Tower Bridge is perhaps the most iconic landmark of London and a popular place to visit for families with kids. Not only is it a very impressive structure to look at with its huge gothic towers. It is also a great attraction to experience given the fact that you can walk across the glass floor on the upper-level walkways of the bridge looking down at the traffic underneath.
The structure of Tower Bridge itself is a combined bascule and suspension bridge. The bridge spans the River Thames by the Tower of London, which gives the bridge its name. London has no more iconic symbol than Tower Bridge!
Visiting the Tower Bridge exhibition
Tower Bridge comprises two towers joined at the upper level by two walkways, which are open to the public as part of the Tower Bridge experience. A central span raises to allow larger vessels access to the Pool of London, the stretch of water between Tower Bridge and London Bridge. The machinery raising and lowering the bridge is housed at the base of each tower.
Entering the exhibition at the north tower
Before visiting Tower Bridge we recommend booking tickets in advance to save time and get an online discount. Once you pass through the rather strict security search (only small bags are allowed), you’ll start to climb the stairs to the top walkway above the bridge. Luckily for families with babies and prams, there is also a lift available. Tower Bridge is fully accessible with lift access to all the floors, including the engine room.
Taking in the views from the upper walkways
The views from the upper walkways are amazing. Make use of the open windows, where you can take great pictures without any glare from the glass. You’re not nearly as high up as in nearby Shard, but you’ll get a great perspective on the Tower of London and the east part of London towards the high-rise buildings of Canary Wharf. And of course, you’ll get to enjoy the glass floor where you can see the busy traffic on the bridge below.
Tower Bridge in movies
Tower Bridge has featured in many famous movies through the years, but if your kids are into Spiderman (like ours), you should take the opportunity to watch “Spiderman: Far away from home” from 2019. This movie was coined as the most London-y superhero film ever by the Londonist featuring several scenes from the upper walkway where the bad guy Mysterio is hanging out.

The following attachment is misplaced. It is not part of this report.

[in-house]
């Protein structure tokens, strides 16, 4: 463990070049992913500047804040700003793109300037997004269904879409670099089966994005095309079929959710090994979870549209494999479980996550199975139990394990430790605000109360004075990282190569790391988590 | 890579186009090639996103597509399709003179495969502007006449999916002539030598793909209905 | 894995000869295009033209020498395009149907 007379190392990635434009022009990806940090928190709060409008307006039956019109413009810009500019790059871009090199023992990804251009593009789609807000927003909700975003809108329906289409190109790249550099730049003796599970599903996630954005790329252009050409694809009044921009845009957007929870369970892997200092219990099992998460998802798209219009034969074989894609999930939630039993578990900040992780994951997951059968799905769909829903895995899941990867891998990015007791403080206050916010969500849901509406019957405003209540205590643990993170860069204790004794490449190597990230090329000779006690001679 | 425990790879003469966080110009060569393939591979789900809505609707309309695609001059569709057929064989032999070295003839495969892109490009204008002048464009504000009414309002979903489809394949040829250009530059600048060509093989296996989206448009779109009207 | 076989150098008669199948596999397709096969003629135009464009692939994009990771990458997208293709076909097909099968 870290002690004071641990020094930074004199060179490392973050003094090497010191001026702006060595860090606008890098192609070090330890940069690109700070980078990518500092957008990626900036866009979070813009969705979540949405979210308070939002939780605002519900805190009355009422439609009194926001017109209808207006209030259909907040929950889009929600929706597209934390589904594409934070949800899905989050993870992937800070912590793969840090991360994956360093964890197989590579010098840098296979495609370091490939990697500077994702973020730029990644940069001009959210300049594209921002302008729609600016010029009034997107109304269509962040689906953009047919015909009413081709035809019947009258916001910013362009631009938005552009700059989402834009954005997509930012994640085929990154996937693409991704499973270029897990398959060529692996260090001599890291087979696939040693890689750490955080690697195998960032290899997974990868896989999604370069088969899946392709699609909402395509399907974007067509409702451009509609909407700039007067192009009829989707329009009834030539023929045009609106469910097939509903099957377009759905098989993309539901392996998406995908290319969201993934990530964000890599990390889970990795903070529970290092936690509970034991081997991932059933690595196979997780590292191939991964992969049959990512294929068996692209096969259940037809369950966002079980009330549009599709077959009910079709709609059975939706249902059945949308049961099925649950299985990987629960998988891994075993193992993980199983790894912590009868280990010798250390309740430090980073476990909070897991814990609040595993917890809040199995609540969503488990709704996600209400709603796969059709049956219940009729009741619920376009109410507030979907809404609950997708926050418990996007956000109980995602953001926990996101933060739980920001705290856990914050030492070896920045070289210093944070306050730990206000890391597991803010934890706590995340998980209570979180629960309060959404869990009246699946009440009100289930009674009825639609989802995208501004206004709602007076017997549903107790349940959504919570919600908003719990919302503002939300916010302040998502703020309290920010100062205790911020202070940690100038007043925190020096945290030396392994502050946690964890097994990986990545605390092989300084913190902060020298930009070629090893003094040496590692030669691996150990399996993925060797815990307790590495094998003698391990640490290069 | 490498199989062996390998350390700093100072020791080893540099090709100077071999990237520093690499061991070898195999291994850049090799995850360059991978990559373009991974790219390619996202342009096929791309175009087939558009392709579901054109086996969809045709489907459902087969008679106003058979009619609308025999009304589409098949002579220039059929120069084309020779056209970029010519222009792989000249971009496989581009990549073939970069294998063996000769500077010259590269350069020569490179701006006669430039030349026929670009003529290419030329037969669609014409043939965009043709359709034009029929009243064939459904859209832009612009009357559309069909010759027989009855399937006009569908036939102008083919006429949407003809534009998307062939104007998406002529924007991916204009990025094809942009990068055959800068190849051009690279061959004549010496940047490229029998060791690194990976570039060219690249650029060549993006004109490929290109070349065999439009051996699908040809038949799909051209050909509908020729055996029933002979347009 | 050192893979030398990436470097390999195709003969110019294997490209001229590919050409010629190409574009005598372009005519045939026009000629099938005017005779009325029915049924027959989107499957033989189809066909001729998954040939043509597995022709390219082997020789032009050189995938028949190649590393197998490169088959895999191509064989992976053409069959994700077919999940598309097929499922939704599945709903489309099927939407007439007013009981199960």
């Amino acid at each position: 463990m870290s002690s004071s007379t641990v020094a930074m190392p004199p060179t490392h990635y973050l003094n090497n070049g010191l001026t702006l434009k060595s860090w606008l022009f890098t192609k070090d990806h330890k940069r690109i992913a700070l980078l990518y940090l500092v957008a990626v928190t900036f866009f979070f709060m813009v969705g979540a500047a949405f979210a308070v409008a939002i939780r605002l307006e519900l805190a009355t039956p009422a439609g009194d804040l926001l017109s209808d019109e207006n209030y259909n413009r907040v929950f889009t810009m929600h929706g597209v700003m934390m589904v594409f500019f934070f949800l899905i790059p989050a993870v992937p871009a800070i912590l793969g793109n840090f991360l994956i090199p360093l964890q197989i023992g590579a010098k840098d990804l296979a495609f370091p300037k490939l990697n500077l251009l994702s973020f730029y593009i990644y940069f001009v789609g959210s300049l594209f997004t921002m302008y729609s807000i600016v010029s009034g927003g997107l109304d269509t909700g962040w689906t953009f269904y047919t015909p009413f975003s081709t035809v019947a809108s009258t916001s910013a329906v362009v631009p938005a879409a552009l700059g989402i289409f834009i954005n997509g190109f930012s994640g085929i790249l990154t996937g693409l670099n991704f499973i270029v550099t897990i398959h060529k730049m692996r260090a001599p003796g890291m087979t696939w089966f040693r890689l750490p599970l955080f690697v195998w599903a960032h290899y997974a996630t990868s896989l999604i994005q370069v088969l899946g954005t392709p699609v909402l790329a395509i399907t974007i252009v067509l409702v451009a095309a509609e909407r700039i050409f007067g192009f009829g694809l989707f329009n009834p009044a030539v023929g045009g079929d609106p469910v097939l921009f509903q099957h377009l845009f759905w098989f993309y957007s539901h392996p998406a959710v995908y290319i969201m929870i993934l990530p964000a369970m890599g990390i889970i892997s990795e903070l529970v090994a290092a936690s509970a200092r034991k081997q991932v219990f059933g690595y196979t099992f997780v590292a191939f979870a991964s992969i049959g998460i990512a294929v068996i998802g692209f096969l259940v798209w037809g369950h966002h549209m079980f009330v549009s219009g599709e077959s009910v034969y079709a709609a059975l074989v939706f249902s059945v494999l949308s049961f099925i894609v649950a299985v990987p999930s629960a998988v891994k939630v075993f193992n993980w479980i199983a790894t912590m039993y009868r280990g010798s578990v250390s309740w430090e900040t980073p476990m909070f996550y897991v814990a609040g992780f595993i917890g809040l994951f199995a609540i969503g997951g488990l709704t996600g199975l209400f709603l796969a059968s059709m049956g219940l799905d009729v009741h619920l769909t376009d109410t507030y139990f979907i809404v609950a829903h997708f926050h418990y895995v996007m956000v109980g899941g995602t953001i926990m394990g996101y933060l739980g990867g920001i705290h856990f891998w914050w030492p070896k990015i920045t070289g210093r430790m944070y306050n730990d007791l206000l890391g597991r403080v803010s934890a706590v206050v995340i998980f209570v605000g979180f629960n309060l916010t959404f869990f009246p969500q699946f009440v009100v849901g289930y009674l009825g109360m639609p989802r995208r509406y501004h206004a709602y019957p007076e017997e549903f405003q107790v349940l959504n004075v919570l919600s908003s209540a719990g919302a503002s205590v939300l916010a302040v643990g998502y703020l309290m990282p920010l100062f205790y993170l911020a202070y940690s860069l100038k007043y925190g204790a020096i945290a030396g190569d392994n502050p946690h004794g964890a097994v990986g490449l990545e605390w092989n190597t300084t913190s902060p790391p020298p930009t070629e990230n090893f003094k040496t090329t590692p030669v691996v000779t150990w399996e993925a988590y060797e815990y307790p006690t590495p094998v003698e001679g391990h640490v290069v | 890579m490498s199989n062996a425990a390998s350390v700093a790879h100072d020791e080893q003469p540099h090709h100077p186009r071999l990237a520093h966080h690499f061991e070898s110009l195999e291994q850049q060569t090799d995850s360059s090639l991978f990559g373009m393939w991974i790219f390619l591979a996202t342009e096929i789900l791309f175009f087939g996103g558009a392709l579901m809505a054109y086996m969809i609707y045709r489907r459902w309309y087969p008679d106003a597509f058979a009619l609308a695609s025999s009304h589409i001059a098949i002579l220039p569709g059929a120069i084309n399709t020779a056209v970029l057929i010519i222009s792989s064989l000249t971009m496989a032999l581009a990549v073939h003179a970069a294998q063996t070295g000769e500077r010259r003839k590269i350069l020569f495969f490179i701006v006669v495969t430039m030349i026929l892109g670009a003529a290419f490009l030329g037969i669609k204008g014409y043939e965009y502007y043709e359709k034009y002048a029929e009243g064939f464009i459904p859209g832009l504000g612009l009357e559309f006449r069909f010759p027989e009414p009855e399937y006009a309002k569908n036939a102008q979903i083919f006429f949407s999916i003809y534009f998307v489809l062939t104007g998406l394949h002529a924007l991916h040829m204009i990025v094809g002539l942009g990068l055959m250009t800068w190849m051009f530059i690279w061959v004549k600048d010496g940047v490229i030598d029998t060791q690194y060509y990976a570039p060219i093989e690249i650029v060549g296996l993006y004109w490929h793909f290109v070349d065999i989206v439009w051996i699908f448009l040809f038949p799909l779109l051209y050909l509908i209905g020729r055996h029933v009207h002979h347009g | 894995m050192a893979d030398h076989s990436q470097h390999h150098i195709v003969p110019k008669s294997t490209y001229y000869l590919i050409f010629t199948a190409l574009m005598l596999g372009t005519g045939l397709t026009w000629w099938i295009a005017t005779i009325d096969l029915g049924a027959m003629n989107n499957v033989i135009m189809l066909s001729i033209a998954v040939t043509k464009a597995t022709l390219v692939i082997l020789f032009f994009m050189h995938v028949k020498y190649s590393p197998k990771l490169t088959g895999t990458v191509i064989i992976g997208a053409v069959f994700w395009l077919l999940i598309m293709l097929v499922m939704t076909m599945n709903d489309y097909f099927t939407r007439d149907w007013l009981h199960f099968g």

The Victorian engine rooms
Exploring the Victorian Engine Rooms, where the Bascules of the Bridge were once opened and closed is also very exciting for kids. There’s a virtual display showing what this would really be like back in the day with lots of old-school machinery.
The history of Tower Bridge
“No-one will be forgotten, no-one cast aside
We can build a bridge to span the great divide”Until Our Race is Won – J. Horden
Who but the Victorians could have designed and constructed such an edifice as Tower Bridge, one that is as functional today as it was 100 years ago?
And what sort of people in the days of horse-drawn carriages could have built a structure to withstand the punishing nature of 21st-century traffic?
Oh and yes, make it so beautiful!
The bridge was originally chocolate brown but today glories in the red, white and blue paint applied in 1977 for the Queen’s Silver Jubilee.
Planning the bridge
When Tower Bridge was first planned in the second half of the 19th century, the designers realised that a traditional fixed bridge would cut off shipping access to the busy port facilities in the Pool of London.
Following a competition for the most practical solution, construction of the existing bridge started in 1886 and took 8 years to build.
Constructing Tower Bridge
Two massive piers, containing over 70,000 tons of concrete, were sunk into the Thames’ river bed to support the construction and over 11,000 tons of steel provided the framework for the towers and walkways.
The structure was then clad in Cornish granite and Portland stone, both to protect the underlying steelwork and to give the bridge a pleasing appearance. The ornate Victorian Gothic style, giving Tower Bridge its distinctive appearance, was intended to harmonise the bridge with the nearby Tower of London.
Having cost £1, 184, 000 to build, Tower Bridge was officially opened on 30 June 1894.
Interestingly, the design of the bridge was not without its early detractors. One professional commentator stated that the bridge “….represents the vice of tawdriness and pretentiousness, and of falsification of the actual facts of the structure”.
Another wrote that “A more absurd structure than the Tower Bridge was never thrown across a strategic river“.
The ‘vice of tawdriness’!
Thank goodness, our forefathers who designed and built Tower Bridge decided not to listen. Just what would we have done today with all of those rolls of unused film?
Tower Bridge is more popular than ever
Whatever the time of day, summer, winter, spring and autumn, be it rain or shine, London’s visitors flock to Tower Bridge. We stand, we gaze, we wonder.
We smile at the camera and we straddle the gap between the spans, peeking at the dark, moving river below and feel the old bridge shake as the heavy London traffic trundles across.
They built things well, did the Victorians!
But as those strong, gnarled hands poured the concrete and erected the steel and stone, even they couldn’t have realised the glorious legacy in Tower Bridge that they were leaving behind for London.
What’s to see in the same area as Tower Bridge?
Just like the South Bank area around London Eye and Westminster is a hub for family-friendly activities in London, London Bridge is part of a cluster of great landmarks on the eastern premises of central London. The Tower of London is just a stone’s throw away on the north side of the river, and on the south side, you’ll find popular spots such as Borough Market and the View from the Shard.